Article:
Wholistic Educator and Designer at Sattva Land; Gloria teaches yoga to locals and visitors in a large thatched roof Shala with 365 degree views of the jungle, often leading dancing and healing sessions there too. Her sister Giulia was turning only 21 when I visited and yet she had such an advanced knowledge of permaculture that she'd often single-handedly direct the landscaping of Sattva Land. One of the most amazing things showed us was a plant called‘la planta sensitiva,’ (the sensitive plant), that got its name because its leaves close immediately when you touch it, it reinforced for me how dynamic and alive plants really are, they just move at slower rate than the human eye can see. 

A lot less sleep was needed while staying in the jungle, which I attributed to the fact that everything is so alive. The jungle is abundant and quickly-growing, the air is fresh, there's no radiation, no pollution. The food is organic by default and grown on fertile soil – everything is healthy and vital. We ventured into the jungle in search of Cahoon trees; the mother of the jungle and provider of so many good things; Cahoon nuts that you can eat and make milk from, its fertile soil, its seeds shaped like spoons and its huge leaves used for thatched roofs and hanging flower pots.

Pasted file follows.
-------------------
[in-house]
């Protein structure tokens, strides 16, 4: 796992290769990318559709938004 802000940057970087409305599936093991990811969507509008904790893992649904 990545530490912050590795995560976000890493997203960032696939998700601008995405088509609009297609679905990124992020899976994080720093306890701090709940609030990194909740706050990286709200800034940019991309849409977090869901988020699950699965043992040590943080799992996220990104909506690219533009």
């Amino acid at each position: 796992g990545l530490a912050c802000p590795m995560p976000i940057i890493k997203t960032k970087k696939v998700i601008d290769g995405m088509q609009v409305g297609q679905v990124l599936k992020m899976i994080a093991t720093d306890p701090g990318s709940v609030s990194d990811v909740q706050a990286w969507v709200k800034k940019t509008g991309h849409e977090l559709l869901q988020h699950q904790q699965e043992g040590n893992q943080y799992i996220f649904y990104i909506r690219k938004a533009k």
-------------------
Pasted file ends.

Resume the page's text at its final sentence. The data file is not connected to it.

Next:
Clauco and his father with their experience in carpentry drive much of the heavier workload with long but purposeful days fuelled by food from the land, deliciously prepared on wood fire oven in their outdoor kitchen. Pots and pans hang artfully around the kitchen, jars of dried grains and spices labelled and stacked high on the shelf, freshly loaf of bread is always sitting on the kitchen bench and a coconut is cracked every day for its milk, flesh and its shell for making tools – food is in abundance here and its amazing to witness its journey from seed to plate. I'd began to appreciate how long it takes for our food to grow and how much of a true gift it is, something I was otherwise so detached from. This lifestyle seems to incorporate the perfect balance of everything a human needs to feels happy and even the act of gardening became a way to meditate, relax and re-connect, as well as a form of daily physical exertion.